Monk In The World

To be a monk is to have time to practice for your transformation and healing. And after that to help with the transformation and healing of other people.

Thich Nhat Hanh

Monday, September 5, 2011

Just This




My son and I spent the last seven or eight days having a discussion about my spiritual path. We do that on occasion and as we have both gotten older, we do it in a reasonable way. There have been times when we both were too defensive, but mostly on my part.
He is 35 years old now and has a child of his own, Sweet Alice, my second granddaughter.
He is a wonderful father and great husband. He is married to a wonderful lady named Anne, my precious daughter-in-law.
I say all that because I mean it.

He has a lot of questions about my "path", genuinely trying to understand what it is that draws me to Zen practice. And I have a very difficult time trying to put all that into words.
But how wonderful this conversation is as compared to who will win the national football championship, albeit, it will probably not be his under grad Alma mater, Vanderbilt.

With his permission, I am offering this quote from all our discussion:

He had stated that I seem frustrated and I asked him if he could be more specific about that observation.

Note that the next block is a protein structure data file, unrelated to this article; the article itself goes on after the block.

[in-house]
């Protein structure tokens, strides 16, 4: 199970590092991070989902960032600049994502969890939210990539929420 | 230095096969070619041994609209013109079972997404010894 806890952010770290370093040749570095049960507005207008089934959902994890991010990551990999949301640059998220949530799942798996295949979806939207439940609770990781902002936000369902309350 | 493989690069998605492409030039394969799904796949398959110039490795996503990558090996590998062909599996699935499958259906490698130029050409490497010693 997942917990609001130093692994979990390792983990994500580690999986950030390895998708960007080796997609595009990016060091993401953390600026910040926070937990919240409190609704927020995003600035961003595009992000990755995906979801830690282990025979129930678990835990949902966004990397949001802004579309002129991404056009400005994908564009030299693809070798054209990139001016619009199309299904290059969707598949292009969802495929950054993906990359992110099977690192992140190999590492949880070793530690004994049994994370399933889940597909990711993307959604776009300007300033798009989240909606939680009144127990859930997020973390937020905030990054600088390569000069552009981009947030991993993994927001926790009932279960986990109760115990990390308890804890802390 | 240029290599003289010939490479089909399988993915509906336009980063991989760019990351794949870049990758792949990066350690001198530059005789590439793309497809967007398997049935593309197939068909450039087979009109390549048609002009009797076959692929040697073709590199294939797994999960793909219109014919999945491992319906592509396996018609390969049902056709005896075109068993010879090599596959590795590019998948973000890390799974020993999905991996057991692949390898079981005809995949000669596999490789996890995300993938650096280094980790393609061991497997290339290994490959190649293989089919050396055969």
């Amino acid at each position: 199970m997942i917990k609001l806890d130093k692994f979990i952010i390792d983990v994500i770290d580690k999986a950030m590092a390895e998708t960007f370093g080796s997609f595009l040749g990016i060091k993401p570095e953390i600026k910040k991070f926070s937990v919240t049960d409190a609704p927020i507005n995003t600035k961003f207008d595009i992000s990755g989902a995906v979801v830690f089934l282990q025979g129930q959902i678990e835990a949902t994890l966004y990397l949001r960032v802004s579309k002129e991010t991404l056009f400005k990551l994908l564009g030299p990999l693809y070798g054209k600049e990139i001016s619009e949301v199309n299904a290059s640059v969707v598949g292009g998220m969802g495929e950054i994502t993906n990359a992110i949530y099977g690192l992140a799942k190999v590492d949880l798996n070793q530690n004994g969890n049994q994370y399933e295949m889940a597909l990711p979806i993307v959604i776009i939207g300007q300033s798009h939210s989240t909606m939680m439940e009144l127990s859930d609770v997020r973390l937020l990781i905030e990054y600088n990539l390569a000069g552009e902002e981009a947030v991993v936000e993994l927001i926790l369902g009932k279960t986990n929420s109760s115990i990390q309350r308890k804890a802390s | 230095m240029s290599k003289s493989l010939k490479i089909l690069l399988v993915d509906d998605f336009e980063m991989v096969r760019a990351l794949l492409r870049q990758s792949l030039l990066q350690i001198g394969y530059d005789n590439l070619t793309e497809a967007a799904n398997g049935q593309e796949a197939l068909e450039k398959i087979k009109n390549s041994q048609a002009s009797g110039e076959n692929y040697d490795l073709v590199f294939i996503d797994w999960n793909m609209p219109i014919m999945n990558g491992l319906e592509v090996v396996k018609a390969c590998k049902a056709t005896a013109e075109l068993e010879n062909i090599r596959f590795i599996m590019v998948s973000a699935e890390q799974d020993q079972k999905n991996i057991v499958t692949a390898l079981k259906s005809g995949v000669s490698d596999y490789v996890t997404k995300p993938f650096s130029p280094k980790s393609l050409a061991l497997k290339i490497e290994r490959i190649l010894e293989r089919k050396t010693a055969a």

Here is his response:
I thought you might ask this, and it is difficult to pin down specific instances, but I just get a general sense - probably in the last couple of years - that you are more restless, more anxious, more fearful, and less at peace. It seems to manifest itself more in a temperament - I don't think you have allowed it to affect your relationships. We have always felt very very loved and cared for by you - it just seems like you have a battle going on between an internal demon, and that progressively that battle has become more superficial (in the literal sense of the word). Does that make sense?
It could just be my interpretation of what I observe - nevertheless, there it is.

Seems to me his observation is worth digging into.
I have asked him to point it out when he sees it so we can get to the root of this.

My gut is that this is just part of my getting older, having grand children and probably my own death, and my impatience with ignorance about what really matters.

But what a great conversation to have with your son.

Ah, intimacy!
Maybe between the two of us we can actualize the fundamental point.

And become one!

I love you son,
Daddy,
 aka Grampa

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